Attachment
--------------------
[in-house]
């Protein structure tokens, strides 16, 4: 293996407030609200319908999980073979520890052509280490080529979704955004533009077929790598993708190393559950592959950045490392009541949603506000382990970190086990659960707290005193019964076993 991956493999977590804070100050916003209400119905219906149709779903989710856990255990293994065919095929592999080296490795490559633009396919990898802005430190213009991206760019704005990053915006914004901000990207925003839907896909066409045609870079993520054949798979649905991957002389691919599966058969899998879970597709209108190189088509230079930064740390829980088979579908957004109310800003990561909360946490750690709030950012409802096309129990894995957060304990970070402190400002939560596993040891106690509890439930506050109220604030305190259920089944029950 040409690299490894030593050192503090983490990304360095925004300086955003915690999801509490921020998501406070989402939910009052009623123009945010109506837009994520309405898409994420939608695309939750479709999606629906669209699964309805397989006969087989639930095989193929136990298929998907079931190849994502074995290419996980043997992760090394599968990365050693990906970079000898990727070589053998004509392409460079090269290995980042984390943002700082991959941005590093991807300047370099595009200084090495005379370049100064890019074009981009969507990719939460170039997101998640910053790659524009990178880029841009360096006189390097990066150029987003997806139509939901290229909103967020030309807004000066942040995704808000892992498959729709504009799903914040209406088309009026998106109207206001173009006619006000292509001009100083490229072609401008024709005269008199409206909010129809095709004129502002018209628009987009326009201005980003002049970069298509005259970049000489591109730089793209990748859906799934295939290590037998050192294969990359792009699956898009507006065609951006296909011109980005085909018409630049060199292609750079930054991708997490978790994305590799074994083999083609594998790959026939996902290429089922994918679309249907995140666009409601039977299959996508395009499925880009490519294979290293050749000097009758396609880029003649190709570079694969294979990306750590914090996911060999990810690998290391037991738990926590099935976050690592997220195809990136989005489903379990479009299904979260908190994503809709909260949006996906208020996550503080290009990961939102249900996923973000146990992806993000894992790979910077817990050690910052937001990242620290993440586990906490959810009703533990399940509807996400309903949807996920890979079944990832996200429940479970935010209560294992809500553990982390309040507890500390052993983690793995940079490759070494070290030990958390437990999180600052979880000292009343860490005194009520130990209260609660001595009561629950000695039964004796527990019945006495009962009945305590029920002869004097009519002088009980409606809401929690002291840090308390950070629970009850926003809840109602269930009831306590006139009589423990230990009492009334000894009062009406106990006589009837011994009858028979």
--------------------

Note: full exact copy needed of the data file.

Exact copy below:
[in-house]
């Protein structure tokens, strides 16, 4: 293996407030609200319908999980073979520890052509280490080529979704955004533009077929790598993708190393559950592959950045490392009541949603506000382990970190086990659960707290005193019964076993 991956493999977590804070100050916003209400119905219906149709779903989710856990255990293994065919095929592999080296490795490559633009396919990898802005430190213009991206760019704005990053915006914004901000990207925003839907896909066409045609870079993520054949798979649905991957002389691919599966058969899998879970597709209108190189088509230079930064740390829980088979579908957004109310800003990561909360946490750690709030950012409802096309129990894995957060304990970070402190400002939560596993040891106690509890439930506050109220604030305190259920089944029950 040409690299490894030593050192503090983490990304360095925004300086955003915690999801509490921020998501406070989402939910009052009623123009945010109506837009994520309405898409994420939608695309939750479709999606629906669209699964309805397989006969087989639930095989193929136990298929998907079931190849994502074995290419996980043997992760090394599968990365050693990906970079000898990727070589053998004509392409460079090269290995980042984390943002700082991959941005590093991807300047370099595009200084090495005379370049100064890019074009981009969507990719939460170039997101998640910053790659524009990178880029841009360096006189390097990066150029987003997806139509939901290229909103967020030309807004000066942040995704808000892992498959729709504009799903914040209406088309009026998106109207206001173009006619006000292509001009100083490229072609401008024709005269008199409206909010129809095709004129502002018209628009987009326009201005980003002049970069298509005259970049000489591109730089793209990748859906799934295939290590037998050192294969990359792009699956898009507006065609951006296909011109980005085909018409630049060199292609750079930054991708997490978790994305590799074994083999083609594998790959026939996902290429089922994918679309249907995140666009409601039977299959996508395009499925880009490519294979290293050749000097009758396609880029003649190709570079694969294979990306750590914090996911060999990810690998290391037991738990926590099935976050690592997220195809990136989005489903379990479009299904979260908190994503809709909260949006996906208020996550503080290009990961939102249900996923973000146990992806993000894992790979910077817990050690910052937001990242620290993440586990906490959810009703533990399940509807996400309903949807996920890979079944990832996200429940479970935010209560294992809500553990982390309040507890500390052993983690793995940079490759070494070290030990958390437990999180600052979880000292009343860490005194009520130990209260609660001595009561629950000695039964004796527990019945006495009962009945305590029920002869004097009519002088009980409606809401929690002291840090308390950070629970009850926003809840109602269930009831306590006139009589423990230990009492009334000894009062009406106990006589009837011994009858028979």